Reading “One Child at a Time” by Pat Johnson

Students enrolled in the spring 2011 section of READ 6323 worked together in small groups to read and discuss a professional book related to struggling readers. As part of their project, they wrote a post for our blog.

By: Margaret, Selia, Gracia, and Idalou

As teachers we have come across many struggling readers and have wondered why these students are struggling.  Johnson describes these students as students who have not identified their reading strategies to become active and fluent readers.  It really does make sense. There has been students who have gotten stuck in reading a word or who have read the whole text with no comprehension of what was read.  This is due to lack of strategies that students have developed.  Johnson has developed a framework that guides teachers in developing the students reading strategies. The framework consists of:  Here’s what, this is where the teachers identifies the student difficulty when reading the text, So what,  the teacher reflects on what the student just read,  Now what, it’s time to teach, Then what,  check if the student has placed the teaching into practice.  This is a great framework, because Johnson uses a lot of samples in putting it into practice.  What makes this framework effective is that Johnson uses one to one instruction with the students.  In this book Johnson uses her framework and how she approaches the students with reading difficulties.

In chapter 3 she approached Yessica who was a Spanish native speaker.  Johnson spent time with her framework.  She identified Yessica’s reading difficulty; she was unable to identify new words. Johnson sat with Yessica where Yessica was reading. While reading Yessica got stuck on a word, this is where the teaching began. She taught Yessica to put her finger on the first letter of the word. Once identifying the letter Johnson asked her to go to the alphabet to recognize the sound.  If the letter is t then the sound would be /t/.  Then the student was encouraged to think about a word that begins with the /t/ sound.  Johnson then encouraged the student to do the same when she would get stuck on unfamiliar word.  Johnson observed Yessica using this reading strategy.  Students at the lower grades could be reading a book about monkeys when they come up to unfamiliar word like bananas.  In this situation we would encourage Johnson’s strategy.   Look at the first letter. What sound does this letter make? What could begin with the /b/ sound and is related to monkeys.  They would then be able to read the word banana. She also focuses on fluency.  One of the many activities that she does is model fluent reading and repeated readings.  Self monitoring is another important reading strategy that Johnson wants her students to know.  Johnson suggests that there should be teacher support in order for a student to achieve this strategy.  ELL students need support, and one to one instruction with the teacher.  Some good texts that ELL students should be exposed to are texts with good predictable features, books that invite talk, and support curriculum.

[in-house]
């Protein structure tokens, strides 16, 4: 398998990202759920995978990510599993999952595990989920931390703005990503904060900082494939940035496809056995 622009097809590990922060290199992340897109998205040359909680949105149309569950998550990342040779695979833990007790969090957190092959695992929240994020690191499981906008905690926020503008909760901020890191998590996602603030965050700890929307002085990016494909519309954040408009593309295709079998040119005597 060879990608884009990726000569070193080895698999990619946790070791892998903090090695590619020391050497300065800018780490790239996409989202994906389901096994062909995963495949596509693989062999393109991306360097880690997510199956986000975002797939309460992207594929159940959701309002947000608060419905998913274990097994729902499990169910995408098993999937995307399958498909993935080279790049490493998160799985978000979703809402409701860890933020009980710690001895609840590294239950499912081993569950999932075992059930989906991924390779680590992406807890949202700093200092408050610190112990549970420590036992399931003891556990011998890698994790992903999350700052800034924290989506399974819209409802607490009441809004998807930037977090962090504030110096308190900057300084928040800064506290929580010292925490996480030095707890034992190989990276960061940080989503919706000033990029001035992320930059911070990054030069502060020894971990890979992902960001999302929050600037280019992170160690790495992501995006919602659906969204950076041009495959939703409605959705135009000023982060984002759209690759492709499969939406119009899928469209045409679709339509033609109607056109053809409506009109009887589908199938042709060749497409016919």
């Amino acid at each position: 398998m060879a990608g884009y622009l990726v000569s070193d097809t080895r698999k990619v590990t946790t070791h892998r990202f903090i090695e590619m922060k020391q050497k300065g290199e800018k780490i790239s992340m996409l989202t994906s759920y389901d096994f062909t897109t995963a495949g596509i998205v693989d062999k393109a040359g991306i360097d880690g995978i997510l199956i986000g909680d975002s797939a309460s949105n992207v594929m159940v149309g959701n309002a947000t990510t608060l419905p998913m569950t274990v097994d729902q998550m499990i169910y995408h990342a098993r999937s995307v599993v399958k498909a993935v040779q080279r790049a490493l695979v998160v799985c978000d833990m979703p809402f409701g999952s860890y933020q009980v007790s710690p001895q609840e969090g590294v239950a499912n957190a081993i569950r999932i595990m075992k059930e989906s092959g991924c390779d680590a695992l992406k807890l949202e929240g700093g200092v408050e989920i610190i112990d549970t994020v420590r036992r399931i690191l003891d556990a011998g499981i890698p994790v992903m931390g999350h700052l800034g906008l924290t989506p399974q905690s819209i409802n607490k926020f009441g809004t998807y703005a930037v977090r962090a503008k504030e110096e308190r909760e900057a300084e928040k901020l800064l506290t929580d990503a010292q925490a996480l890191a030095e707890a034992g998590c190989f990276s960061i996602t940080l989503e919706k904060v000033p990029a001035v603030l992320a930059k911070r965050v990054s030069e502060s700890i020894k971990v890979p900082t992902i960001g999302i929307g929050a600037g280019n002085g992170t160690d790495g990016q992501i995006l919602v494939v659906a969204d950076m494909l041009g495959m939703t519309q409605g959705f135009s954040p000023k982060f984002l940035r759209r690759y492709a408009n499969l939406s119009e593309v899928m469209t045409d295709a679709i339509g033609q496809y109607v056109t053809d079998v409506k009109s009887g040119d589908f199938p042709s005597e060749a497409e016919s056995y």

Johnson’s one-to-one interaction with the students shows the students the interest coming from the teacher. This could encourage them to become great readers as they feel safe and secure.  Johnson, by doing this, assures lines of communication open between the struggling readers and the teacher. This is convenient to have in order to hear from the students when they need our help. This will assure a better understanding of what is needed by this student. We should follow Johnson’s examples of never giving up on our strugglers; we may need to work harder or for a longer time or even adjust our teaching as other teachers do with all the students in the book.  As we know there is no one definition or type of instruction that fits all learners. The use of this book is an essential tool especially the framework she developed to work with struggling readers by helping them develop their reading strategies and become successful readers which is what us teachers look forward to seeing in our classrooms.  For resources regarding this blog visit this website


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